Early this month, we introduced Science in Early Childhood through five topics including: Executive Function and Self-Regulation, Resilience, Serve and Return Interactions, Toxic Stress and Early Experiences and Brain Architecture, then followed up with a series of social media posts (if you haven’t been following, the easiest place to catch up is on Instagram).
To wrap up this concept, we are recapping these same topics below with some tips on how you can help support your child’s brain development. After all, YOU are your child’s first and most important teacher.
Executive Function and Self-Regulation
What is executive function and why does it sound serious? The official definition for executive function is: “the mental processes that enable us to plan, focus attention, remember instructions, and juggle multiple tasks successfully”. As we grow, we rely on these skills every day for things like:
focusing and paying attention in school or while we drive
remembering instructions on the job or trying a new sport
multitasking as a child’s caregiver!
Self-regulation is the ability to process and control emotion. You might see an example of this when you drop your child off with another caregiver or when a conflict arises with another child over a toy. Self-regulation refers to the ability to feel strong emotions but control them before they control you.
Self-regulation takes of patience and practice to develop—a child cannot learn to self-regulate without your help.
So, how can you as a caregiver help support your child’s development of executive function and self-regulation? For executive function, you can:
have a predictable and consistent routine for your child
offer your child choices
give your child small, specific instructions
For self-regulation, you can:
role model your own self-regulation and management of emotions
notice what your child is feeling and encourage them to name their emotions
support your child when they are overcome with emotion—for example, get them to take deep breaths or hit a pillow
validate their emotions (‘I see that you are crying. It is hard to wait for a turn with a toy.’)
The word resilience refers to the ability to “bounce back” in the face of adversity. You might see this is when your child is building with blocks and their tower falls down: they show resiliency by taking a deep breath and saying, “It’s ok, we can build it again.” Or when someone takes a toy from your child and they say “Hey, that is mine,” instead of crying or hitting. The ability to be resilient in the face of adversity is a skill that will help your child as they grow into successful and thriving adults.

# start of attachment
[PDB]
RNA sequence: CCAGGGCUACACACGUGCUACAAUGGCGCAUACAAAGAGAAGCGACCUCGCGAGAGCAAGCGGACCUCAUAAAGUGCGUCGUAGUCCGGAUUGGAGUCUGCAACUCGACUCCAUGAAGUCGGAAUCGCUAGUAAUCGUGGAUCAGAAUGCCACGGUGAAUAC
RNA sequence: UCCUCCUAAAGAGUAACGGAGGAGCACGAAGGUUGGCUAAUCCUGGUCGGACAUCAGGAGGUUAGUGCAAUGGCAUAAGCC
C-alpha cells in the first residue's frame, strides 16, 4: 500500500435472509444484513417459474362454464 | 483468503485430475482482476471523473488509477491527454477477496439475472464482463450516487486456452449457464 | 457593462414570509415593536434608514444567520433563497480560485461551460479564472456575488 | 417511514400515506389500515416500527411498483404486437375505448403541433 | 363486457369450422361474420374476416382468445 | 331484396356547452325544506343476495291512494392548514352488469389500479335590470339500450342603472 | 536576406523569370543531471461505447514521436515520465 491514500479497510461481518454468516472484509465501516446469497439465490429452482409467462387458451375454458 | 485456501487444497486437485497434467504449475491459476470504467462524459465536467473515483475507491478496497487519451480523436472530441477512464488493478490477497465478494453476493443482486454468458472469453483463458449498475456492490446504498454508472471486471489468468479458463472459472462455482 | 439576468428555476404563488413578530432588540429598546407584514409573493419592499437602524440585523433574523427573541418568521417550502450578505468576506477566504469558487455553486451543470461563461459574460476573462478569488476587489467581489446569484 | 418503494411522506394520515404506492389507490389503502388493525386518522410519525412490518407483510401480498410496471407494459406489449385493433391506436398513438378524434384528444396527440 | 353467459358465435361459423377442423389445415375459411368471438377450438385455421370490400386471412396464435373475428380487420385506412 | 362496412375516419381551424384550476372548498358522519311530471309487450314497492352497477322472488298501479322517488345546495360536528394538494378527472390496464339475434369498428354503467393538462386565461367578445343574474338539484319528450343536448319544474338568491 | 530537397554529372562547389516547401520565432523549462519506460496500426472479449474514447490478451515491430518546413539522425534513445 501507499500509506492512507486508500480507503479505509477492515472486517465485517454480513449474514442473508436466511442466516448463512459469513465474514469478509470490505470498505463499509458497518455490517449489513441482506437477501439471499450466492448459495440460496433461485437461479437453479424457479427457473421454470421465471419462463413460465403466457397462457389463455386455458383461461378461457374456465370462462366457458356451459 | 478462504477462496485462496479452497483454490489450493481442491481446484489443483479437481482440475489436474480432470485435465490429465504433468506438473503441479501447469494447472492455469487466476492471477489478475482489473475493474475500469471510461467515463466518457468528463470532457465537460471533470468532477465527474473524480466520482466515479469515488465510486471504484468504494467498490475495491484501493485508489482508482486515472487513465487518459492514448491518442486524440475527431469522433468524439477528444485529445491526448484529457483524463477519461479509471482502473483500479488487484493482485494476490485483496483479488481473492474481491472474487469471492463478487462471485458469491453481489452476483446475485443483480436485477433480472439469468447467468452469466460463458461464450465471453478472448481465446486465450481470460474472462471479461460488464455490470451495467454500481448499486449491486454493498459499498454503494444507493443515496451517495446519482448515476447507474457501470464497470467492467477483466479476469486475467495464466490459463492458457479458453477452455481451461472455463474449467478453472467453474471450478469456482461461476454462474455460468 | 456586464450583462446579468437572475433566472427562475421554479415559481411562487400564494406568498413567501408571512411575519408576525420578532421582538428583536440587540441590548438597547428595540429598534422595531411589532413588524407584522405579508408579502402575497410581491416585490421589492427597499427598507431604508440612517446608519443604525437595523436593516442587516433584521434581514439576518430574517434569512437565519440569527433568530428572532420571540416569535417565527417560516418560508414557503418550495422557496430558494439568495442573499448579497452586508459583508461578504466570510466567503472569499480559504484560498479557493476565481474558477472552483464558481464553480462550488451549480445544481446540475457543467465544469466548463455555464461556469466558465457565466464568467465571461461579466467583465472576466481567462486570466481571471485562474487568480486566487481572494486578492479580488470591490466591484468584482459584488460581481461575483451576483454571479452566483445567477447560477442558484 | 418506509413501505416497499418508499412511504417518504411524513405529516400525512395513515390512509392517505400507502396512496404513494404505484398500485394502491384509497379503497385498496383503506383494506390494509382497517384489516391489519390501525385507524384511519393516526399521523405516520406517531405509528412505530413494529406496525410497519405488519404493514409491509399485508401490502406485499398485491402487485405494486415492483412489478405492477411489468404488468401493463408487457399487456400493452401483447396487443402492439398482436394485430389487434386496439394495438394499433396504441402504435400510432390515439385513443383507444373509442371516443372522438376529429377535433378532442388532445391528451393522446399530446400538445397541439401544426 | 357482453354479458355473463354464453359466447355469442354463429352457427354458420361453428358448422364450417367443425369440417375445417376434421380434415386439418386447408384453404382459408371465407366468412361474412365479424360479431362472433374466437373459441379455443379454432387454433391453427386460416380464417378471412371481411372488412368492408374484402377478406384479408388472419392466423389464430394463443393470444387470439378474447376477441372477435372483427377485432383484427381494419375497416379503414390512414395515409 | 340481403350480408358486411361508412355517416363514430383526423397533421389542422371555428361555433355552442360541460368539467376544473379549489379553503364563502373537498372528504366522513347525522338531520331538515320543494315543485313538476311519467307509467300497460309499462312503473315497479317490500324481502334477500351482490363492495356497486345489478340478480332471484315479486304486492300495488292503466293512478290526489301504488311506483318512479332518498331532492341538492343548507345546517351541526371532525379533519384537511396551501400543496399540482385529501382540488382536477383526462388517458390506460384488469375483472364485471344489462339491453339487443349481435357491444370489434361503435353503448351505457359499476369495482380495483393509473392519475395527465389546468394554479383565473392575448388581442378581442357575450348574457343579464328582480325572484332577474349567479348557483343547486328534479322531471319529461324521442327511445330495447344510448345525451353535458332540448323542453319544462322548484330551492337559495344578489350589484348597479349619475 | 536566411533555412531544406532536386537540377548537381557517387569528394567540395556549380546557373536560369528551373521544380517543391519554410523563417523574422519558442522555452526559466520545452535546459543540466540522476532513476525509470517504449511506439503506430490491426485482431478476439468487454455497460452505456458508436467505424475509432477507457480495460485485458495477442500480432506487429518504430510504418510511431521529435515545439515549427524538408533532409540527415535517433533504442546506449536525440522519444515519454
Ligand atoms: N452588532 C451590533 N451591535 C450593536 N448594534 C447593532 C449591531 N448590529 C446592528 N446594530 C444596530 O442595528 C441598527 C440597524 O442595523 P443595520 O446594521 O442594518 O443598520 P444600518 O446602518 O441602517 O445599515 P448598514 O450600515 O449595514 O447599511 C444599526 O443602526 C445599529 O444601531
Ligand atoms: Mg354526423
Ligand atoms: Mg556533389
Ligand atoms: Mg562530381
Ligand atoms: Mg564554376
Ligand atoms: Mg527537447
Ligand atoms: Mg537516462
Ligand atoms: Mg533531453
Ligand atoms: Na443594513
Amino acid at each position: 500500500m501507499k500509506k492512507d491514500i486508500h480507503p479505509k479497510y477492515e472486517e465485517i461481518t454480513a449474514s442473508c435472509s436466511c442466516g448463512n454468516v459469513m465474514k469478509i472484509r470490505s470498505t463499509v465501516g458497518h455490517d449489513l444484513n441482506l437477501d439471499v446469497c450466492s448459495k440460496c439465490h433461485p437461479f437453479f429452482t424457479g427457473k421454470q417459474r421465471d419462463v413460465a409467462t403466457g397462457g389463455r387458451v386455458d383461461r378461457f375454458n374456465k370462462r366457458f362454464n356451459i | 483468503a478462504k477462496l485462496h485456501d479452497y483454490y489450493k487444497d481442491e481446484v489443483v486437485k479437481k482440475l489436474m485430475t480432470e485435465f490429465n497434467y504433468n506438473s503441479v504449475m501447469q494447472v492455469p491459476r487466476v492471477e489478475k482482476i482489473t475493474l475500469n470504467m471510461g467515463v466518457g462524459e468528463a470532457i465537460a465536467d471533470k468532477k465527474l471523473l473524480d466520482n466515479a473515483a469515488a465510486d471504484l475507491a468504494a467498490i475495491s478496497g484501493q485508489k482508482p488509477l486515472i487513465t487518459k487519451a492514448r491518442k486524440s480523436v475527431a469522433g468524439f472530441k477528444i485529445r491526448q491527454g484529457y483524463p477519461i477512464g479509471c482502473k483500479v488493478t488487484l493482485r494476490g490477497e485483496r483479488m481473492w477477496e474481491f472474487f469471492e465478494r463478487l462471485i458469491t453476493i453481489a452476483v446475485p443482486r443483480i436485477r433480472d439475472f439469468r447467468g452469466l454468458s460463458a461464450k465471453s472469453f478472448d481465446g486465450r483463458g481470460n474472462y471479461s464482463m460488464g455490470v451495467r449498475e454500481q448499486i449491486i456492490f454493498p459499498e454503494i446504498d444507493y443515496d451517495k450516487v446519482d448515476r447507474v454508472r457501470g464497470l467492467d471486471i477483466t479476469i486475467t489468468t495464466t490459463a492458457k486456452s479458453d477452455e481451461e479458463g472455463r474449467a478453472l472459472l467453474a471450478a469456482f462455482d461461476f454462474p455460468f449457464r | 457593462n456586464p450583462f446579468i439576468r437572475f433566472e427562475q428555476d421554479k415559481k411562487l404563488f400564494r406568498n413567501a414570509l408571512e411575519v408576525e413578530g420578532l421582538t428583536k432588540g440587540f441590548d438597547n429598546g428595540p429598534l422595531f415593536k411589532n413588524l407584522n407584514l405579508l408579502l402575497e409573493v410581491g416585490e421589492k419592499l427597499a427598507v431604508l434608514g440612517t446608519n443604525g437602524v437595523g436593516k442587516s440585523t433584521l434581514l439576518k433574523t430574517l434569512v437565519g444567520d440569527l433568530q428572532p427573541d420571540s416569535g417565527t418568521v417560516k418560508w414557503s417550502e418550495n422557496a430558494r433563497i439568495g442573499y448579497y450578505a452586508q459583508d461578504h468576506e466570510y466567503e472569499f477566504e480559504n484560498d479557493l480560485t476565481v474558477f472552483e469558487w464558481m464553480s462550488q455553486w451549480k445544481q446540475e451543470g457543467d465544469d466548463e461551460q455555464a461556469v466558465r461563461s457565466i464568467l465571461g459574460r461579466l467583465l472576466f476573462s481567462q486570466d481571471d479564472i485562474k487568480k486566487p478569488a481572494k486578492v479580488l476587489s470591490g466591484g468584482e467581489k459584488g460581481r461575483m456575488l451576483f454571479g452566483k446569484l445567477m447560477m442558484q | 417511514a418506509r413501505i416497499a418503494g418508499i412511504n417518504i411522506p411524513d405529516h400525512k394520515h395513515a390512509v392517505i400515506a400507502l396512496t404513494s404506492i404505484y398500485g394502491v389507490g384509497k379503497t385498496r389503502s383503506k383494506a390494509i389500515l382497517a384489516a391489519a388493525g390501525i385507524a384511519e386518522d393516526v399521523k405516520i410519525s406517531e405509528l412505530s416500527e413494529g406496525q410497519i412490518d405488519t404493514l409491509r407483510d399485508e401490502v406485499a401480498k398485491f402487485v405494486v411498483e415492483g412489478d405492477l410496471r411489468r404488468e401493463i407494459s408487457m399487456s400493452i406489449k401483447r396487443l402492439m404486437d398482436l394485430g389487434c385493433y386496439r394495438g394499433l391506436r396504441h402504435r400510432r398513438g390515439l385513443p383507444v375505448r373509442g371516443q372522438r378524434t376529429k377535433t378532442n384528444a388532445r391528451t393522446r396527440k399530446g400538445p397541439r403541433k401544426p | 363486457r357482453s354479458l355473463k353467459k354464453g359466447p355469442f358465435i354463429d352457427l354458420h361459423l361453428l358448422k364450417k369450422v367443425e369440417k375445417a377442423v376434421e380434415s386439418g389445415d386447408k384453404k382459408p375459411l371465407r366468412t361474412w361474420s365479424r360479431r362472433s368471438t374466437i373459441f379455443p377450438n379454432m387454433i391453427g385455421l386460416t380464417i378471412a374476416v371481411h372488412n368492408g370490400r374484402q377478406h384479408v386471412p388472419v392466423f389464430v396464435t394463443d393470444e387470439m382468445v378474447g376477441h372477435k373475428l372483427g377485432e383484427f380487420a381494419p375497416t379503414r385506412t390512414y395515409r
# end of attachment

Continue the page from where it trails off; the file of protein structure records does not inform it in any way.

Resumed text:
Supporting the growth of resiliency in your child can be done in many ways – one of the most important simply being to maintain your secure and loving relationship. You can:
encourage them to try new things and take risks (climb high, run really fast!)
help them problem-solve when things go wrong
use I-messages to support them (I see that you are trying really hard to cut that paper. I believe in you and am here if you need me!)
Serve and Return Interactions
Think of a tennis match. A ball is served from one player and is hit towards another. The other player then hits the ball back to player one. Now, think of when your child has asked you a question and you respond back with an answer. Or when they smile at you and you smile back. These are all known as serve and return interactions.
As a child’s first and most important teacher, parents/primary caregivers can support brain growth just by speaking to, playing with, and caring for their child every day!
Stress: from toxic to tolerable (and even positive!)
There are many types of stresses that a child might go through on a day-to-day basis, ranging from toxic to tolerable and even positive stress.
Toxic stress is harmful to the developing brain. Toxic stressors include things such as mental or physical abuse, neglect, or exposure to violence. Toxic stress can weaken synapses (or connections) in the brain and can have long term implications on your child’s physical and mental health throughout their life.
Tolerable stress results from serious events such as a natural disaster or loss of a loved one—with the support of a reliable caregiver. While these events are very difficult, children are able to pass through the stress and become more resilient.
Toxic stress can turn to tolerable stress with the ongoing support of at least one caring adult. How? Go back to what we wrote above on helping a child learn to self-regulate.
Positive stress – sometimes stress is good! Some short-lived stresses are essential to healthy and robust development – such as the stress your child feels as they start their first day of school or ride a bike for the first time.
Early experiences and brain architecture
A child’s brain is constantly developing, making connections, and growing. So next time your child strikes up a conversation and you make the effort to be present and chat, know you are helping them build their brain. The next time your child express strong emotion and you help them work through it, you are helping build their brain. The next time you see your child ‘just playing,’ you can admire how they are independently building their brain and a solid foundation for their own future.
Consider yourself not just a caregiver to your child, but a partnering architect!